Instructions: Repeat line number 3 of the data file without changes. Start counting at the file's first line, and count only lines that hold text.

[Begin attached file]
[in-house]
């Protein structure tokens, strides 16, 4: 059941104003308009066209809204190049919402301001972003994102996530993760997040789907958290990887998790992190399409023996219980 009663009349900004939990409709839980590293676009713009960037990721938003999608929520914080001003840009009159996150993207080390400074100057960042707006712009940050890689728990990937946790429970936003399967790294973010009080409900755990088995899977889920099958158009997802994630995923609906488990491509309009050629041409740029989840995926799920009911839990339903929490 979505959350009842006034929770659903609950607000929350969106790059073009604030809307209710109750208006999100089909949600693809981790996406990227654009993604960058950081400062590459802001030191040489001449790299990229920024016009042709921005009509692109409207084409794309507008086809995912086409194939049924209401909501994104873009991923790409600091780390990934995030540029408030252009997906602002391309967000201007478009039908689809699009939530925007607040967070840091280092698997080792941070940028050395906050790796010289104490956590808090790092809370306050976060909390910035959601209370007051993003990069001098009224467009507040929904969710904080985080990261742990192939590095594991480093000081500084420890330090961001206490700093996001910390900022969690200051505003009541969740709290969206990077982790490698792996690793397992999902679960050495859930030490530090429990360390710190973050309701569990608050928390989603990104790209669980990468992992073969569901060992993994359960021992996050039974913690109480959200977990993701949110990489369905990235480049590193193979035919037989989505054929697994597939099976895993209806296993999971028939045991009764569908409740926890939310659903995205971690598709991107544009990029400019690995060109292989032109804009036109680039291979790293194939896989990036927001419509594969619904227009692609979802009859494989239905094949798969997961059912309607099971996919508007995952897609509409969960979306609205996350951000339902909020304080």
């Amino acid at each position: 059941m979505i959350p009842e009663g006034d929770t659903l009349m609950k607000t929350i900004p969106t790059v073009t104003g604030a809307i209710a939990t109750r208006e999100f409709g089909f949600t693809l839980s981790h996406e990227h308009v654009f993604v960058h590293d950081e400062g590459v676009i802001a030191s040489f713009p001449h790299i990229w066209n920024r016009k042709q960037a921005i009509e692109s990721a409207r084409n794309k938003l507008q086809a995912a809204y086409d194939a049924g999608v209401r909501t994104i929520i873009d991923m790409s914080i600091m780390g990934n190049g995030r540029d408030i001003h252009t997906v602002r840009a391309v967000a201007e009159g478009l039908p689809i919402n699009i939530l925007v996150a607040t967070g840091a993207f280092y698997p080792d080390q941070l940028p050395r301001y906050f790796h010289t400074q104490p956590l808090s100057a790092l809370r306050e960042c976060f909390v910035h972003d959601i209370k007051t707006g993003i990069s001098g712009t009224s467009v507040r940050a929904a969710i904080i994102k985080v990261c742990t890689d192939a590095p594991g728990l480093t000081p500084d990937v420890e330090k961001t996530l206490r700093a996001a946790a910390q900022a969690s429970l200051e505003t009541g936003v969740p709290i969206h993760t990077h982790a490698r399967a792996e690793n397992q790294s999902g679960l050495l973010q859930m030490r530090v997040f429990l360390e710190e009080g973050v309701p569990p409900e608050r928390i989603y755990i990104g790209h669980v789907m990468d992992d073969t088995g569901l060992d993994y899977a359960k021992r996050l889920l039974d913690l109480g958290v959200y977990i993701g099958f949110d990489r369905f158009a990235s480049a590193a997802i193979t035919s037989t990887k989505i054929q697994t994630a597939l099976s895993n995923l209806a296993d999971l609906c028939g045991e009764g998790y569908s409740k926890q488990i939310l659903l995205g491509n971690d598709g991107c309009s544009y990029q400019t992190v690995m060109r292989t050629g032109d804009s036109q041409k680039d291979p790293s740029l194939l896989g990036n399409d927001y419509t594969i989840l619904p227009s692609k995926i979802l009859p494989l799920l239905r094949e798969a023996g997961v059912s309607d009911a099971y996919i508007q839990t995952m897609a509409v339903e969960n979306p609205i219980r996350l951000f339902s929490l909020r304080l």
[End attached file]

């Amino acid at each position: 059941m979505i959350p009842e009663g006034d929770t659903l009349m609950k607000t929350i900004p969106t790059v073009t104003g604030a809307i209710a939990t109750r208006e999100f409709g089909f949600t693809l839980s981790h996406e990227h308009v654009f993604v960058h590293d950081e400062g590459v676009i802001a030191s040489f713009p001449h790299i990229w066209n920024r016009k042709q960037a921005i009509e692109s990721a409207r084409n794309k938003l507008q086809a995912a809204y086409d194939a049924g999608v209401r909501t994104i929520i873009d991923m790409s914080i600091m780390g990934n190049g995030r540029d408030i001003h252009t997906v602002r840009a391309v967000a201007e009159g478009l039908p689809i919402n699009i939530l925007v996150a607040t967070g840091a993207f280092y698997p080792d080390q941070l940028p050395r301001y906050f790796h010289t400074q104490p956590l808090s100057a790092l809370r306050e960042c976060f909390v910035h972003d959601i209370k007051t707006g993003i990069s001098g712009t009224s467009v507040r940050a929904a969710i904080i994102k985080v990261c742990t890689d192939a590095p594991g728990l480093t000081p500084d990937v420890e330090k961001t996530l206490r700093a996001a946790a910390q900022a969690s429970l200051e505003t009541g936003v969740p709290i969206h993760t990077h982790a490698r399967a792996e690793n397992q790294s999902g679960l050495l973010q859930m030490r530090v997040f429990l360390e710190e009080g973050v309701p569990p409900e608050r928390i989603y755990i990104g790209h669980v789907m990468d992992d073969t088995g569901l060992d993994y899977a359960k021992r996050l889920l039974d913690l109480g958290v959200y977990i993701g099958f949110d990489r369905f158009a990235s480049a590193a997802i193979t035919s037989t990887k989505i054929q697994t994630a597939l099976s895993n995923l209806a296993d999971l609906c028939g045991e009764g998790y569908s409740k926890q488990i939310l659903l995205g491509n971690d598709g991107c309009s544009y990029q400019t992190v690995m060109r292989t050629g032109d804009s036109q041409k680039d291979p790293s740029l194939l896989g990036n399409d927001y419509t594969i989840l619904p227009s692609k995926i979802l009859p494989l799920l239905r094949e798969a023996g997961v059912s309607d009911a099971y996919i508007q839990t995952m897609a509409v339903e969960n979306p609205i219980r996350l951000f339902s929490l909020r304080l």